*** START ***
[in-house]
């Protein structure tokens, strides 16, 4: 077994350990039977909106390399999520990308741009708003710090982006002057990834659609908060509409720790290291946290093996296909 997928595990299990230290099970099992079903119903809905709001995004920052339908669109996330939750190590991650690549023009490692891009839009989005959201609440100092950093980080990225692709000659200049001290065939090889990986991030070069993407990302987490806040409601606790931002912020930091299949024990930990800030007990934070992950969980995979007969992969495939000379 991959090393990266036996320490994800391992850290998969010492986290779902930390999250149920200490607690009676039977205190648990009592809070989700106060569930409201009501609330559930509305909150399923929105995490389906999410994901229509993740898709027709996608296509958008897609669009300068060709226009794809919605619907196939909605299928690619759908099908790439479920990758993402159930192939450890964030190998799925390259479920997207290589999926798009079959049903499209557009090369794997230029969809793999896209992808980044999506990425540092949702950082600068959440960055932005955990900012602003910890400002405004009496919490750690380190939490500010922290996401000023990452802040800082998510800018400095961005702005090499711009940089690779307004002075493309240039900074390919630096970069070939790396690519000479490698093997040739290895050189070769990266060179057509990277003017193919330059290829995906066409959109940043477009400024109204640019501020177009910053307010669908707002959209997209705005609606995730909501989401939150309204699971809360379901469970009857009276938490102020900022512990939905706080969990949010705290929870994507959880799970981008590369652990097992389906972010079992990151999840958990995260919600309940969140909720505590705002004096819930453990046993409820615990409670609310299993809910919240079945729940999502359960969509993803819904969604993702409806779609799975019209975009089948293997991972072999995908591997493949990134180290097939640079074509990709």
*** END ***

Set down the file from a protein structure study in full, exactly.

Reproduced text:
[in-house]
């Protein structure tokens, strides 16, 4: 077994350990039977909106390399999520990308741009708003710090982006002057990834659609908060509409720790290291946290093996296909 997928595990299990230290099970099992079903119903809905709001995004920052339908669109996330939750190590991650690549023009490692891009839009989005959201609440100092950093980080990225692709000659200049001290065939090889990986991030070069993407990302987490806040409601606790931002912020930091299949024990930990800030007990934070992950969980995979007969992969495939000379 991959090393990266036996320490994800391992850290998969010492986290779902930390999250149920200490607690009676039977205190648990009592809070989700106060569930409201009501609330559930509305909150399923929105995490389906999410994901229509993740898709027709996608296509958008897609669009300068060709226009794809919605619907196939909605299928690619759908099908790439479920990758993402159930192939450890964030190998799925390259479920997207290589999926798009079959049903499209557009090369794997230029969809793999896209992808980044999506990425540092949702950082600068959440960055932005955990900012602003910890400002405004009496919490750690380190939490500010922290996401000023990452802040800082998510800018400095961005702005090499711009940089690779307004002075493309240039900074390919630096970069070939790396690519000479490698093997040739290895050189070769990266060179057509990277003017193919330059290829995906066409959109940043477009400024109204640019501020177009910053307010669908707002959209997209705005609606995730909501989401939150309204699971809360379901469970009857009276938490102020900022512990939905706080969990949010705290929870994507959880799970981008590369652990097992389906972010079992990151999840958990995260919600309940969140909720505590705002004096819930453990046993409820615990409670609310299993809910919240079945729940999502359960969509993803819904969604993702409806779609799975019209975009089948293997991972072999995908591997493949990134180290097939640079074509990709």